House Takes Hard Look at Soft Dollars, Fees
March 17, 2003
WASHINGTON - Congress will be going over mutual fund fee practices with a fine-tooth comb to ensure investors are getting a fair shake.
That was the message resonating from Capitol Hill last Wednesday as members of the House Committee on Financial Services heard testimony from a brain trust of industry leaders during a heated four-hour debate.
Among the key issues put forth for discussion were the rise in fund fees and expenses, the widespread use (and abuse) of soft-dollar commissions and the role of independent directors.
The panel of lawmakers was led by Rep. Richard Baker (R-La.), chairman of the subcommittee on capital markets, who opened the hearing by saying "not all is well" in the mutual fund industry, pointing to its "alarming" turnover rate and a troubling "roll em in, roll em out" mentality.
Chairman Michael Oxley (R-Ohio), co-author of the groundbreaking Sarbanes-Oxley Act, spoke about the lack of transparency in the way fees are disclosed and funds' failure to provide breakpoint discounts promised in prospectuses. "That is simply unacceptable," he said.
Oxley has been particularly vocal in his criticism of mutual funds in recent weeks, as evidenced by his commissioning of the General Accounting Office to examine trends in the industry with particular emphasis on fees and their disclosure. The GAO report found that fees on the biggest equity funds have increased 11% between 1999 and 2001, from 63 basis points to 70.
"Fees and expenses, in fact, are going up, and this despite the efficiencies created by these enormous economies of scale," Oxley said in his opening statement.
Bogle, Captain of Reform
Captaining the team of witnesses calling for further reform in the industry was Jack Bogle, founder of the low-cost Vanguard Group, whose Vanguard 500 index fund has trounced its peers by 76% over the last decade. The seasoned veteran provided statistical evidence that the rise in mutual fund fees over the last 20 years has had an adverse effect on annual rate of return. During that time frame, funds have lagged the equity market by 3.1%, nearly doubling the performance lag experienced between 1950 and 1970, Bogle said.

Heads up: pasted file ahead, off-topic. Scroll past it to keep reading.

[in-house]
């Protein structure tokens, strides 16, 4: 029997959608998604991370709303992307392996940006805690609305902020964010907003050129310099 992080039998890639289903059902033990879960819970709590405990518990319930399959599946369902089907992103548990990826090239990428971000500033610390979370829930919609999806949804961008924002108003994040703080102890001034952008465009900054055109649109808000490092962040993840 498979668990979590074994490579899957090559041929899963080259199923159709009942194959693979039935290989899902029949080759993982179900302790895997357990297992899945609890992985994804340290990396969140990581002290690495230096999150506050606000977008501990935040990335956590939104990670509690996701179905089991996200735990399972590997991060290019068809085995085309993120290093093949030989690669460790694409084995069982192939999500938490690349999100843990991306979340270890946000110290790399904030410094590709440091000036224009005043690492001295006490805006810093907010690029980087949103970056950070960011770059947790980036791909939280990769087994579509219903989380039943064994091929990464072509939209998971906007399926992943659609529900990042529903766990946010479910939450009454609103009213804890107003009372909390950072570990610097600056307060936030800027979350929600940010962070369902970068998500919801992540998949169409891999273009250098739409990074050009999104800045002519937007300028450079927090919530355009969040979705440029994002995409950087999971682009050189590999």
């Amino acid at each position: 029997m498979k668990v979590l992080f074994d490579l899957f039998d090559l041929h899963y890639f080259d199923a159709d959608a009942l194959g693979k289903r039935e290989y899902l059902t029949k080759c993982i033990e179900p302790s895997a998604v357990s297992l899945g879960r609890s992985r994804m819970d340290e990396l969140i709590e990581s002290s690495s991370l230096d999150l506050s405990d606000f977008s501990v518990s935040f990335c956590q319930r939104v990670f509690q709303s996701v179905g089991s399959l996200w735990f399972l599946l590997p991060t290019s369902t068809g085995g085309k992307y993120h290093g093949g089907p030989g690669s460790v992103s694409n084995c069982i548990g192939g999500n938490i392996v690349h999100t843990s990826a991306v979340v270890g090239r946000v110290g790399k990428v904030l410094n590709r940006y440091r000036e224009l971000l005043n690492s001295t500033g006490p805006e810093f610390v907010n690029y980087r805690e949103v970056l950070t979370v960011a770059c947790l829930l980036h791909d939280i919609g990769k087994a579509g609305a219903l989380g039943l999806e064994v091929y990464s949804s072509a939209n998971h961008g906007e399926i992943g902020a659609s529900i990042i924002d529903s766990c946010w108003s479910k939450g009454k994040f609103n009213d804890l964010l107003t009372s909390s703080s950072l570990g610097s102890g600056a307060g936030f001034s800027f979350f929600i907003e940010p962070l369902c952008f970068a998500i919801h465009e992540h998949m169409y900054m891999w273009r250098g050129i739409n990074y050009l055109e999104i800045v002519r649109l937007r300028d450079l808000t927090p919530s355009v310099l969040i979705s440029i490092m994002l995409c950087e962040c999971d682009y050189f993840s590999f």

Bogle estimated the average annual impact of various fees levied by fund complexes to be 3.1%. That is far more than the average expense ratio, the benchmark for a fund's cost. While careful not to say that the performance lag was a direct result of those costs, he said it is not a coincidence the two numbers are similar. "Costs matter," he stressed.
Fund fees are more than just the expense ratios found in prospectuses and fund snapshots on Morningstar. They include a whole slew of management fees, out-of-pocket fees and transaction costs, just to name a few factors, he said. These costs are eating away at returns, yet investors remain largely unaware of what they are being charged, he said.
As a solution, Bogle recommended simplifying account statements to read like any gas or electric bill. He thinks that total costs should be spelled out as a percentage of net assets, including the expense ratio and the transaction ratio along with the dollar amount of costs incurred by the fund over the year.
Wayne Wagner, chairman of the Plexus Group, shared Bogle's criticism of fund fees, saying, "I personally believe that total transaction cost is the largest cost borne by investors over time. Yet these figures are never disclosed," He added that 75% of those costs are derived from performance.
Paul G. Haaga Jr., chairman of the Investment Company Institute, offered his rebuttal, maintaining, "Mutual fund fees and expenses are clearly and prominently disclosed in a standardized, easy-to-read fee table at the front of every prospectus." While Haaga stressed that mutual fund disclosures are more transparent than any other financial product, Congressman Baker scoffed at the notion, saying that despite good faith effort and expert advice, investors still can't make sense of where their dollars are being put to work.
Another point of contention was the use of soft-dollar commissions between Wall Street brokerages and investment advisors, an agreement in which brokers provide research, software or other resources to investment advisors in exchange for their business.
"The practice of soft-dollar commissions is one of the worst examples of undisclosed conflicts of interest in the mutual fund industry," testified John Montgomery, founder of Bridgeway Funds.
He said that soft dollars are really hard dollars except they belong to someone else.
The crux of the situation is that the advisor receives the immediate benefit from the broker, while the shareholder pays for it. Essentially, it is not in the best interest of investors because they're the ones shouldering the load. That is not to say that the SEC doesn't have its eye on the ball, however, as it has already documented abuses of soft dollars for vacations, cars, and other expensive amenities.